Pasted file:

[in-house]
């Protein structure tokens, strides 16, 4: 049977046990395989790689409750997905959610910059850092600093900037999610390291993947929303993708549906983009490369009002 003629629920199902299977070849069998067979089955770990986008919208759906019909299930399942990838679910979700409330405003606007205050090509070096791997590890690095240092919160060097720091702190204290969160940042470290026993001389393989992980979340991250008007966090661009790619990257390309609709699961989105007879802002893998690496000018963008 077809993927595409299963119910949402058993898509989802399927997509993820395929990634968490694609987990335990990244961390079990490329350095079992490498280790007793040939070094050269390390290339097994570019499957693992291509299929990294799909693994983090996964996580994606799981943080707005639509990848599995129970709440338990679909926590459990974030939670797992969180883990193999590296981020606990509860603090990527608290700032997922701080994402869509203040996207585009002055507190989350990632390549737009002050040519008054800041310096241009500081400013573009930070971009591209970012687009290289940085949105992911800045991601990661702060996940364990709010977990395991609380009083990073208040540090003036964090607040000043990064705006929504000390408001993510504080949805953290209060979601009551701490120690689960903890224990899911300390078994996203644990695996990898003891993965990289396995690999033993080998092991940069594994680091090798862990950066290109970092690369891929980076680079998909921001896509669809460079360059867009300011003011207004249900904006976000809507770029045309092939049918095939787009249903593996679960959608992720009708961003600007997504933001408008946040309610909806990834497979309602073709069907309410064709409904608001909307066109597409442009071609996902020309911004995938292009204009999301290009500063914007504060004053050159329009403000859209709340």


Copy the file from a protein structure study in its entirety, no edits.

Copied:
[in-house]
């Protein structure tokens, strides 16, 4: 049977046990395989790689409750997905959610910059850092600093900037999610390291993947929303993708549906983009490369009002 003629629920199902299977070849069998067979089955770990986008919208759906019909299930399942990838679910979700409330405003606007205050090509070096791997590890690095240092919160060097720091702190204290969160940042470290026993001389393989992980979340991250008007966090661009790619990257390309609709699961989105007879802002893998690496000018963008 077809993927595409299963119910949402058993898509989802399927997509993820395929990634968490694609987990335990990244961390079990490329350095079992490498280790007793040939070094050269390390290339097994570019499957693992291509299929990294799909693994983090996964996580994606799981943080707005639509990848599995129970709440338990679909926590459990974030939670797992969180883990193999590296981020606990509860603090990527608290700032997922701080994402869509203040996207585009002055507190989350990632390549737009002050040519008054800041310096241009500081400013573009930070971009591209970012687009290289940085949105992911800045991601990661702060996940364990709010977990395991609380009083990073208040540090003036964090607040000043990064705006929504000390408001993510504080949805953290209060979601009551701490120690689960903890224990899911300390078994996203644990695996990898003891993965990289396995690999033993080998092991940069594994680091090798862990950066290109970092690369891929980076680079998909921001896509669809460079360059867009300011003011207004249900904006976000809507770029045309092939049918095939787009249903593996679960959608992720009708961003600007997504933001408008946040309610909806990834497979309602073709069907309410064709409904608001909307066109597409442009071609996902020309911004995938292009204009999301290009500063914007504060004053050159329009403000859209709340």